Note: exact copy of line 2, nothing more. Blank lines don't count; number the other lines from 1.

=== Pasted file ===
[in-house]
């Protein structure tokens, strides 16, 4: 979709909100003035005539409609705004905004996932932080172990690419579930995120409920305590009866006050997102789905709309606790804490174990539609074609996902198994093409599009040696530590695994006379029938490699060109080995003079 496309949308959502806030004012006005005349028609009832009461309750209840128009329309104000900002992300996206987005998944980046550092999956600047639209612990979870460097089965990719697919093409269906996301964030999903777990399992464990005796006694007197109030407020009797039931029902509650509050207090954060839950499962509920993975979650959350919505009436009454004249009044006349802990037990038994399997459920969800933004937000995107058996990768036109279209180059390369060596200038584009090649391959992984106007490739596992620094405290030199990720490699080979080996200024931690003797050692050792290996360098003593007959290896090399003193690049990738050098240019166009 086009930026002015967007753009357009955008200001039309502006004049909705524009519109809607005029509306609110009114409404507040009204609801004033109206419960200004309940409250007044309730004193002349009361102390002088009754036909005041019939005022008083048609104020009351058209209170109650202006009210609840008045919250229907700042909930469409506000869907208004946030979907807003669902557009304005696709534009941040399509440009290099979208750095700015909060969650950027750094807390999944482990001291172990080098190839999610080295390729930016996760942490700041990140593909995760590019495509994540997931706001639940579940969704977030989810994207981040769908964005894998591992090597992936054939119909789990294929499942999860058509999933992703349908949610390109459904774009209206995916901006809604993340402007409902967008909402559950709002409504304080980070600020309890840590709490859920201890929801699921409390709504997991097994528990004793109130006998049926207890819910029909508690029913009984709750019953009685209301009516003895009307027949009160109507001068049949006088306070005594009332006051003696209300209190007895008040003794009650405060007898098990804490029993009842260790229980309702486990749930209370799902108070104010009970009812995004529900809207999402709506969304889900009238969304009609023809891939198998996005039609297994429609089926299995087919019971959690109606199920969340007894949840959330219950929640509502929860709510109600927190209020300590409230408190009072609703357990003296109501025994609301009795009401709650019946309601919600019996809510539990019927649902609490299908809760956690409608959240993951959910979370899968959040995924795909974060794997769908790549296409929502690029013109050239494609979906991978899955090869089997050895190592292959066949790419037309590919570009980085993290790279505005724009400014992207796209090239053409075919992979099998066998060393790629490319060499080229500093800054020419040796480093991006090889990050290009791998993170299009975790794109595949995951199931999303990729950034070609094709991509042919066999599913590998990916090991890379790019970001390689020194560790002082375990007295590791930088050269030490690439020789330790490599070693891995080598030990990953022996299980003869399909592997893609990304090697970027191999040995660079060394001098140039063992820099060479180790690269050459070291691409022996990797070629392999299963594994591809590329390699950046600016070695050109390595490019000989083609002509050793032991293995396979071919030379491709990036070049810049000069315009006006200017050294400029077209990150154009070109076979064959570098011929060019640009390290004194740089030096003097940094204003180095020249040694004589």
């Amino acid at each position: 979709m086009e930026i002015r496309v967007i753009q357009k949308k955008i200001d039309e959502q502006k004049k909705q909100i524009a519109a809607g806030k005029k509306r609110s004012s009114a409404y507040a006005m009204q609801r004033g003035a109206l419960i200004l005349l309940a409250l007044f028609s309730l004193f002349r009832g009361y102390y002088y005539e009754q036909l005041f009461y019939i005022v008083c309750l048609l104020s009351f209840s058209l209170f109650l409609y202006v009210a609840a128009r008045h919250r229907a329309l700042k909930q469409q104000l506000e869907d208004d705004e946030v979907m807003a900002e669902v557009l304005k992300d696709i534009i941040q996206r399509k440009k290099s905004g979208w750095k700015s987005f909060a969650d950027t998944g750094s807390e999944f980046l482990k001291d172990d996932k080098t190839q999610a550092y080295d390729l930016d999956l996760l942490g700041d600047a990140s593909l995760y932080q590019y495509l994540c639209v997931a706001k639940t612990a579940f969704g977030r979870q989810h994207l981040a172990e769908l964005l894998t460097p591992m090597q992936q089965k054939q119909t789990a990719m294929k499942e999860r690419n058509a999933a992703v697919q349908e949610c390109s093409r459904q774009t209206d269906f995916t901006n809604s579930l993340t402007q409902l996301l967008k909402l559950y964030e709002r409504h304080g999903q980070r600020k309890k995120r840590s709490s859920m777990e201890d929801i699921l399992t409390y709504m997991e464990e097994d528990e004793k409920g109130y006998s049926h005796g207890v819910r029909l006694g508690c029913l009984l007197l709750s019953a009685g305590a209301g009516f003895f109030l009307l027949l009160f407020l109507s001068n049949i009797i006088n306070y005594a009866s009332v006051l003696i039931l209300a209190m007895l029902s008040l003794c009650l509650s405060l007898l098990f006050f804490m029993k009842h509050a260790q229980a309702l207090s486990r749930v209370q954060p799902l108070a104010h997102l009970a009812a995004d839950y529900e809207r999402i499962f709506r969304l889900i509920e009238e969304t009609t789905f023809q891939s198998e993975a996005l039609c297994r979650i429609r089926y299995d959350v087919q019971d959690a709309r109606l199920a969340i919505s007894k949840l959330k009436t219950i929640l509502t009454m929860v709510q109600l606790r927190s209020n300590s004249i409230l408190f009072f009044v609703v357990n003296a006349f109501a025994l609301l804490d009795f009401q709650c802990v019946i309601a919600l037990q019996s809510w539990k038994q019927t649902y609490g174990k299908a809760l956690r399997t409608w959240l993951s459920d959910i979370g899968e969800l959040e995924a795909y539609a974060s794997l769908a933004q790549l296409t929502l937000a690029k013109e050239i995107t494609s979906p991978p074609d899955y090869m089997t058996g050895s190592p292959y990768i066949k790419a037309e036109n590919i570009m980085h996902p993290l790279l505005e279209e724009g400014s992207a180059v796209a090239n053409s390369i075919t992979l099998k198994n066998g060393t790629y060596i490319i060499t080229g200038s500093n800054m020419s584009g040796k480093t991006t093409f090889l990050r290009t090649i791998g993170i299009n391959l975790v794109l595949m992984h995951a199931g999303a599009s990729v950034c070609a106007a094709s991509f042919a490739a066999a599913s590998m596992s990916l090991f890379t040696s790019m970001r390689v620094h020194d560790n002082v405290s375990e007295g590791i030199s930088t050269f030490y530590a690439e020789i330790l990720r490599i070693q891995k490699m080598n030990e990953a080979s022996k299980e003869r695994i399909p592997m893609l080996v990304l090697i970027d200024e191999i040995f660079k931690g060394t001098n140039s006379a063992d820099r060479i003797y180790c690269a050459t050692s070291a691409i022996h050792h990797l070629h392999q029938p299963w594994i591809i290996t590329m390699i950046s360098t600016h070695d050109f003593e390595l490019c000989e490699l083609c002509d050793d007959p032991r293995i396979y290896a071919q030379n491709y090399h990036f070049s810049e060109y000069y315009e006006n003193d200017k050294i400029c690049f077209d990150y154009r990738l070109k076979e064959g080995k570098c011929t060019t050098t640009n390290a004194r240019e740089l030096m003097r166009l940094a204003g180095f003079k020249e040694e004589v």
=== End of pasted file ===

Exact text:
């Protein structure tokens, strides 16, 4: 979709909100003035005539409609705004905004996932932080172990690419579930995120409920305590009866006050997102789905709309606790804490174990539609074609996902198994093409599009040696530590695994006379029938490699060109080995003079 496309949308959502806030004012006005005349028609009832009461309750209840128009329309104000900002992300996206987005998944980046550092999956600047639209612990979870460097089965990719697919093409269906996301964030999903777990399992464990005796006694007197109030407020009797039931029902509650509050207090954060839950499962509920993975979650959350919505009436009454004249009044006349802990037990038994399997459920969800933004937000995107058996990768036109279209180059390369060596200038584009090649391959992984106007490739596992620094405290030199990720490699080979080996200024931690003797050692050792290996360098003593007959290896090399003193690049990738050098240019166009 086009930026002015967007753009357009955008200001039309502006004049909705524009519109809607005029509306609110009114409404507040009204609801004033109206419960200004309940409250007044309730004193002349009361102390002088009754036909005041019939005022008083048609104020009351058209209170109650202006009210609840008045919250229907700042909930469409506000869907208004946030979907807003669902557009304005696709534009941040399509440009290099979208750095700015909060969650950027750094807390999944482990001291172990080098190839999610080295390729930016996760942490700041990140593909995760590019495509994540997931706001639940579940969704977030989810994207981040769908964005894998591992090597992936054939119909789990294929499942999860058509999933992703349908949610390109459904774009209206995916901006809604993340402007409902967008909402559950709002409504304080980070600020309890840590709490859920201890929801699921409390709504997991097994528990004793109130006998049926207890819910029909508690029913009984709750019953009685209301009516003895009307027949009160109507001068049949006088306070005594009332006051003696209300209190007895008040003794009650405060007898098990804490029993009842260790229980309702486990749930209370799902108070104010009970009812995004529900809207999402709506969304889900009238969304009609023809891939198998996005039609297994429609089926299995087919019971959690109606199920969340007894949840959330219950929640509502929860709510109600927190209020300590409230408190009072609703357990003296109501025994609301009795009401709650019946309601919600019996809510539990019927649902609490299908809760956690409608959240993951959910979370899968959040995924795909974060794997769908790549296409929502690029013109050239494609979906991978899955090869089997050895190592292959066949790419037309590919570009980085993290790279505005724009400014992207796209090239053409075919992979099998066998060393790629490319060499080229500093800054020419040796480093991006090889990050290009791998993170299009975790794109595949995951199931999303990729950034070609094709991509042919066999599913590998990916090991890379790019970001390689020194560790002082375990007295590791930088050269030490690439020789330790490599070693891995080598030990990953022996299980003869399909592997893609990304090697970027191999040995660079060394001098140039063992820099060479180790690269050459070291691409022996990797070629392999299963594994591809590329390699950046600016070695050109390595490019000989083609002509050793032991293995396979071919030379491709990036070049810049000069315009006006200017050294400029077209990150154009070109076979064959570098011929060019640009390290004194740089030096003097940094204003180095020249040694004589």